The topic is huge and I do not have the room to go through all the details in one post, so I stick to a cursory view. I will sprinkle references to additional material so you can deep dive later.
What is a ‘flaky’ build?
A ‘flaky’ build is a build whose outcome is, in some ways, unpredictable. This is generally bad because you expect your CI to be algorithmic, deterministic, with no randomness. The worse consequence of an unpredictable build lies in the future: that day when you run the same build, maybe in the hurry of delivering a patch, and it fails unexpectedly. Some may think that is is just another piece of evidence for Murphy’s Law1, which applies to all time and space. The unpredictability may be subtle; for example, the build always succeeds but its results are never quite the same. In the following, I will review the most common flakiness scenarios.
Same source, different binaries
Have you tried comparing binaries built on two different machines? More often than not, they will be different! Even if you use the exact same source code version. Worse, even on the same machine, rebuilding the same code at a later time will produce different binaries.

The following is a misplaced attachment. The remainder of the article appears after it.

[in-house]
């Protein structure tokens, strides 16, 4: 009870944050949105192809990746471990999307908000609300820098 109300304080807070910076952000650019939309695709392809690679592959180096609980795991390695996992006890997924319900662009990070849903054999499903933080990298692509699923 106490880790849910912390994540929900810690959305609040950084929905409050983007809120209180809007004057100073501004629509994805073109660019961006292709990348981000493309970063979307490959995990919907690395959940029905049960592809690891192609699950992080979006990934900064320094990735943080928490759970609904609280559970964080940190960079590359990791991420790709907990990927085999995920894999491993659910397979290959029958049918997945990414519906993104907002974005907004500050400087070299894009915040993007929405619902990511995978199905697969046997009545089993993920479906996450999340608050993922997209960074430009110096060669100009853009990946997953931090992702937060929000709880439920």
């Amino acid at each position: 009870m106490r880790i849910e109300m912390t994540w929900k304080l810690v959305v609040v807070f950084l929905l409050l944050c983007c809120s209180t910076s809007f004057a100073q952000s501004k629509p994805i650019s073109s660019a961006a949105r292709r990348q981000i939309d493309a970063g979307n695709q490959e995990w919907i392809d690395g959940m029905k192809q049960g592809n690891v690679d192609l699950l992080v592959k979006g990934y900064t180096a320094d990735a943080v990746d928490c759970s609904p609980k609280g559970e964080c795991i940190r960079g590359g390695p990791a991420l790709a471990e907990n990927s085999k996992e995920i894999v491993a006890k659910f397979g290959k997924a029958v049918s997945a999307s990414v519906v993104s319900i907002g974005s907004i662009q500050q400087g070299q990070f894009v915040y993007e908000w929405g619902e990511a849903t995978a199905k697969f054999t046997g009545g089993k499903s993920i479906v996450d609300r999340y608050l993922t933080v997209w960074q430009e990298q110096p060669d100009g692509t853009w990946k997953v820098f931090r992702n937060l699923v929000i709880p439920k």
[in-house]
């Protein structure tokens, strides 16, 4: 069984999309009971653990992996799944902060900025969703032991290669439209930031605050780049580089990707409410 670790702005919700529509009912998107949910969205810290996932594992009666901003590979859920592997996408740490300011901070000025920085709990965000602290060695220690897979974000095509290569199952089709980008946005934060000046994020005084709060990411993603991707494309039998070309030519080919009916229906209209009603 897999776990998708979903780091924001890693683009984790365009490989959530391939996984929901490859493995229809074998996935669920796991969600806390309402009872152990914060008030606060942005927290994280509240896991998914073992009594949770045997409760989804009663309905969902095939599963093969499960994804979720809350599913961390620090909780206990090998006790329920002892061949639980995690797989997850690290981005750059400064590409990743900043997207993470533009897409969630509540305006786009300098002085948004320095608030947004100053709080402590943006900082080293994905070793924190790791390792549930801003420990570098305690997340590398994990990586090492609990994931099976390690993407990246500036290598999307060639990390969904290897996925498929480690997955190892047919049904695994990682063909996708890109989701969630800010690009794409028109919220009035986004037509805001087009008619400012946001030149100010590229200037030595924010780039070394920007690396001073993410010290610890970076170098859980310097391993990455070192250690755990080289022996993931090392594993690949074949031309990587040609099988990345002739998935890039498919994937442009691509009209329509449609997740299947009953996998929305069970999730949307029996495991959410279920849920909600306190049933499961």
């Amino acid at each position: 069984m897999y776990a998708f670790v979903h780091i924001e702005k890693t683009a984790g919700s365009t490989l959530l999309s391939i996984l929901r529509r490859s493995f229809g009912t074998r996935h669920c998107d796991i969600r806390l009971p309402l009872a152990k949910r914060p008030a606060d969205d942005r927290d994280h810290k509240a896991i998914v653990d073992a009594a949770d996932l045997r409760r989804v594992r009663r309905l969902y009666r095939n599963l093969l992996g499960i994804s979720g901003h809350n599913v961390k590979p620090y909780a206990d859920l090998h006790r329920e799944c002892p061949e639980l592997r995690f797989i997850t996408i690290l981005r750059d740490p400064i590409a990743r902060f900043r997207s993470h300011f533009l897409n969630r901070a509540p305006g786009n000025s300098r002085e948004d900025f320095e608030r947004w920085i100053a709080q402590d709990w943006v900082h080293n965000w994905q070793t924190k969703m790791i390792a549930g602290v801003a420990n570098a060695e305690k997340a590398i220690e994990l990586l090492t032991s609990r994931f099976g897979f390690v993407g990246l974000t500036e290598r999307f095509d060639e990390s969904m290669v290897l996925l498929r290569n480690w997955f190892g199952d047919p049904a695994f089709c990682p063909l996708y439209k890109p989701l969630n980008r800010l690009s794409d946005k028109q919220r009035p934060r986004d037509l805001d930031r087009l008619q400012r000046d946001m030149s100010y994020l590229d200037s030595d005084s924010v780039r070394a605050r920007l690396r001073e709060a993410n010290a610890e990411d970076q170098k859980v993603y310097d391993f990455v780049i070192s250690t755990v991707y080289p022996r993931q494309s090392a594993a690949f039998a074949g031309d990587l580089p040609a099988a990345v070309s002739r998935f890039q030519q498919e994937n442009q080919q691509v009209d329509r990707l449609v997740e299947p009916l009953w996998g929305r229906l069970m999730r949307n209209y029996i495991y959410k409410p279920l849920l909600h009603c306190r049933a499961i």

My first example is a .NET 4.x assembly: the next picture shows the binary difference between files built from the same sources a few minutes apart. Traditionally Microsoft tools embedded some kind of build timestamp in binaries for a number of reason, especially to help Windows’ Loader2.
I obtained a similar result with Maven building a JAR package, I used Beyond Compare to compare more easily.
The difference is in the
pom.properties manifest, which contains a time-stamp marking when the package was built.
There are ways to fix these behaviors and join the camp of repeatable builds, like myself.
Why should I care?
The ability to compare binaries helps or is even required in many circumstances:
- troubleshooting, you can quickly compare a binary file generated on your machine with another from unknown source;
- deployment, you can skip copying/deploying binary identical files;
- patching, generating binary patches is easier;
- auditing, you can demonstrate the version of code that is running in production matches source code;
- security, the binary hasn’t been tampered by an attacker.
Hope this convince you that these goals are worth your time and effort. Auditing and security are becoming of greater importance these days.